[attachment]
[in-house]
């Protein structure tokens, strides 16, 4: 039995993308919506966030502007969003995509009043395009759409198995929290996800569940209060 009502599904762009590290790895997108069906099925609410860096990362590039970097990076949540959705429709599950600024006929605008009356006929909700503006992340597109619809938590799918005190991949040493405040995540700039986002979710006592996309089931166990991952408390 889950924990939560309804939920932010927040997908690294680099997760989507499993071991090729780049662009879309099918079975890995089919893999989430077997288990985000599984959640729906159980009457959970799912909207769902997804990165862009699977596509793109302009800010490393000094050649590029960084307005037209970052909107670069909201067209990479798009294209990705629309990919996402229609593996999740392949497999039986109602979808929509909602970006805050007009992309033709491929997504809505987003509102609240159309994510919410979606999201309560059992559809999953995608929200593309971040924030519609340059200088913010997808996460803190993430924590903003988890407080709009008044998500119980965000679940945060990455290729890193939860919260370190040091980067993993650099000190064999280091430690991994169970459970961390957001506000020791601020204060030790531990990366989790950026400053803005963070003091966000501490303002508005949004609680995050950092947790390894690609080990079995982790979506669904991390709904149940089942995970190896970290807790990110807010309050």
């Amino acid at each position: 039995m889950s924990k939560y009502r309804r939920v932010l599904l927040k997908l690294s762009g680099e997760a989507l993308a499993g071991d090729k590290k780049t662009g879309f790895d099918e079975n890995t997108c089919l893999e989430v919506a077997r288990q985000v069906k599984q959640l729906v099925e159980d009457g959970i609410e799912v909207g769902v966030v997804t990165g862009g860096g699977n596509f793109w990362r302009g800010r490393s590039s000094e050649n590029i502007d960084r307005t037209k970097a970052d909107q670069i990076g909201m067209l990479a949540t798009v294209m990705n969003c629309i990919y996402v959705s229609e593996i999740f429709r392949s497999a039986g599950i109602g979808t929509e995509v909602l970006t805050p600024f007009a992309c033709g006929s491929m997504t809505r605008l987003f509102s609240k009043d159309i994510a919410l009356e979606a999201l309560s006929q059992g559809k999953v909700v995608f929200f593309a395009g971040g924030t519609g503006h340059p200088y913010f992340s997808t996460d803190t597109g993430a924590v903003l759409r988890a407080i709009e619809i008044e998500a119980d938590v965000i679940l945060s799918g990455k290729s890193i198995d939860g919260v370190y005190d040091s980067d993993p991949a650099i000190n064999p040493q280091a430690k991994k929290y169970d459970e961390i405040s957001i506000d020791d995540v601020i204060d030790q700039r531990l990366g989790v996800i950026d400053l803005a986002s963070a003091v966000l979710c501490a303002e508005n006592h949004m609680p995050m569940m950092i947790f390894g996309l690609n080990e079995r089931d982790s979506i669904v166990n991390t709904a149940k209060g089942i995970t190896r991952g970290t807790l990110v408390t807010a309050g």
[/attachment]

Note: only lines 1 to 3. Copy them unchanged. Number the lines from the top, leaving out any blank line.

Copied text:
[in-house]
């Protein structure tokens, strides 16, 4: 039995993308919506966030502007969003995509009043395009759409198995929290996800569940209060 009502599904762009590290790895997108069906099925609410860096990362590039970097990076949540959705429709599950600024006929605008009356006929909700503006992340597109619809938590799918005190991949040493405040995540700039986002979710006592996309089931166990991952408390 889950924990939560309804939920932010927040997908690294680099997760989507499993071991090729780049662009879309099918079975890995089919893999989430077997288990985000599984959640729906159980009457959970799912909207769902997804990165862009699977596509793109302009800010490393000094050649590029960084307005037209970052909107670069909201067209990479798009294209990705629309990919996402229609593996999740392949497999039986109602979808929509909602970006805050007009992309033709491929997504809505987003509102609240159309994510919410979606999201309560059992559809999953995608929200593309971040924030519609340059200088913010997808996460803190993430924590903003988890407080709009008044998500119980965000679940945060990455290729890193939860919260370190040091980067993993650099000190064999280091430690991994169970459970961390957001506000020791601020204060030790531990990366989790950026400053803005963070003091966000501490303002508005949004609680995050950092947790390894690609080990079995982790979506669904991390709904149940089942995970190896970290807790990110807010309050």
């Amino acid at each position: 039995m889950s924990k939560y009502r309804r939920v932010l599904l927040k997908l690294s762009g680099e997760a989507l993308a499993g071991d090729k590290k780049t662009g879309f790895d099918e079975n890995t997108c089919l893999e989430v919506a077997r288990q985000v069906k599984q959640l729906v099925e159980d009457g959970i609410e799912v909207g769902v966030v997804t990165g862009g860096g699977n596509f793109w990362r302009g800010r490393s590039s000094e050649n590029i502007d960084r307005t037209k970097a970052d909107q670069i990076g909201m067209l990479a949540t798009v294209m990705n969003c629309i990919y996402v959705s229609e593996i999740f429709r392949s497999a039986g599950i109602g979808t929509e995509v909602l970006t805050p600024f007009a992309c033709g006929s491929m997504t809505r605008l987003f509102s609240k009043d159309i994510a919410l009356e979606a999201l309560s006929q059992g559809k999953v909700v995608f929200f593309a395009g971040g924030t519609g503006h340059p200088y913010f992340s997808t996460d803190t597109g993430a924590v903003l759409r988890a407080i709009e619809i008044e998500a119980d938590v965000i679940l945060s799918g990455k290729s890193i198995d939860g919260v370190y005190d040091s980067d993993p991949a650099i000190n064999p040493q280091a430690k991994k929290y169970d459970e961390i405040s957001i506000d020791d995540v601020i204060d030790q700039r531990l990366g989790v996800i950026d400053l803005a986002s963070a003091v966000l979710c501490a303002e508005n006592h949004m609680p995050m569940m950092i947790f390894g996309l690609n080990e079995r089931d982790s979506i669904v166990n991390t709904a149940k209060g089942i995970t190896r991952g970290t807790l990110v408390t807010a309050g």